Formula One fans from across Austin came together Sunday for a F1 watch party.
The gathering comes just days before the city council is expected to vote on a host-city sponsorship deal with race promoters to bring the U.S. Grand Prix to town in 2012.
The vote was delayed last week after some members of the council asked for more time to review the contract between the City of Austin and F1 promoters.
At the watch party, Great Britain native Pippa Powling flexed her knowledge of F1 racing. She grew up just miles away from England's original Formula One Grand Prix-- Brands Hatch Circuit.
"I heard this high pitch buzzing sound when we were out in our backyard one day and I asked my dad what it was and he took me inside and showed me on the TV, that it was a Formula One race going on at Brands Hatch, and from then on I was hooked," she said.
Powling understands what is at stake at city hall Wednesday when the council meets to take action on the city sponsorship agreement. Opponents of the F1 debate say the $25 million in state taxpayer money that will go to race promoters if the deal is approved should not be spent on a private-venture business.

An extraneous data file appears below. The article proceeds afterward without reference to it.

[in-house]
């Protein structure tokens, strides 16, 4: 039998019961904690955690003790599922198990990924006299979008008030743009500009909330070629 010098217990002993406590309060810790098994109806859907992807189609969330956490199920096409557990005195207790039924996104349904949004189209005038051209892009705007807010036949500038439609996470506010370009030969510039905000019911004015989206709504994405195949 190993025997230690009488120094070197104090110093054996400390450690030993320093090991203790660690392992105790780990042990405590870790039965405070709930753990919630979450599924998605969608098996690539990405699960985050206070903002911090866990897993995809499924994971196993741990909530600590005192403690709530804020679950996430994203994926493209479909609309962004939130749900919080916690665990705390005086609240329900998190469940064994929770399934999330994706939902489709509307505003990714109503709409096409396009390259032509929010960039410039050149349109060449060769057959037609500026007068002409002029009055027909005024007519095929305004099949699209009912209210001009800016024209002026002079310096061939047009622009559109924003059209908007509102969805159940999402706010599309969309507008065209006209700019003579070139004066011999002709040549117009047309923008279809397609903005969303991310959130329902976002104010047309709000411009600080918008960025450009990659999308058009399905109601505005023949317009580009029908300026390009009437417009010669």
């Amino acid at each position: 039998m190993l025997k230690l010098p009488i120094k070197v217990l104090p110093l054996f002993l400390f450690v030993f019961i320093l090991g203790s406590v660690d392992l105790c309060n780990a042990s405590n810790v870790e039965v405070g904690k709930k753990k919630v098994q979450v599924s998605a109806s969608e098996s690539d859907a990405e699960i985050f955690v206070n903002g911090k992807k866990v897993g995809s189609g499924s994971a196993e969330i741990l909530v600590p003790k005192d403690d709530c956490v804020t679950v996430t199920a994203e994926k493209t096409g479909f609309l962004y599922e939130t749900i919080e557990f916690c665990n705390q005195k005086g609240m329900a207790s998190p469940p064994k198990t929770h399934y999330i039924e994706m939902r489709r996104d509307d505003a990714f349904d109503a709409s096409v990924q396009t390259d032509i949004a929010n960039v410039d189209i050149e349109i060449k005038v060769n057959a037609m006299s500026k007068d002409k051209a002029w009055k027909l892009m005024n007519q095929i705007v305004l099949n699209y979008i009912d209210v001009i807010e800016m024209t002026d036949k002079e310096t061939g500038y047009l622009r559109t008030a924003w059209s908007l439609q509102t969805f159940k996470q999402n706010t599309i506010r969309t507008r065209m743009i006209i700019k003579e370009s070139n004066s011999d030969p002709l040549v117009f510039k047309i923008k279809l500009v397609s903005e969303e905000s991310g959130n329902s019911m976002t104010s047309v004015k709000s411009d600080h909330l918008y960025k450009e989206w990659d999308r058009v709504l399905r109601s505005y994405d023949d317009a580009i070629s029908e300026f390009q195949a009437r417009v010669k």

"I can see that it is a big issue," Powling said. “I think it is going to be short sighted if they don't do it. Because of the revenue that this sport is going to bring with it."
An economic impact study paid for by F1 organizers predicts a direct impact of $288 million, with totals reaching as high as $482 million for each F1 race held at the track. That estimate contrasts starkly with the $91 million the Montreal Grand Prix raked in earlier this month.
"The proponents, they offer some pie in the sky numbers about what this is going to do for our economy. I think we have to slow down and question those numbers," Richard Viktorin with the Audits in the Public Interest said.
Still, many in the packed room during Sunday’s watch party say local elected officials have to think of the city's financial future, especially in a tough economy.
"This money that is being put into it is an investment, it's not an expense, because there is going to be a recoupment in terms of tax revenue, in terms of jobs," F1 advocate Daniel Grosser said.
For now, local F1 fans have to enjoy the hair pin turns from a distance.
"The fact that the track is going to be used for so many other things as well, you have no idea how much revenue is going to come through town because of this," Powling said.
Click here to read Circuit of Americas’ environmental impact study.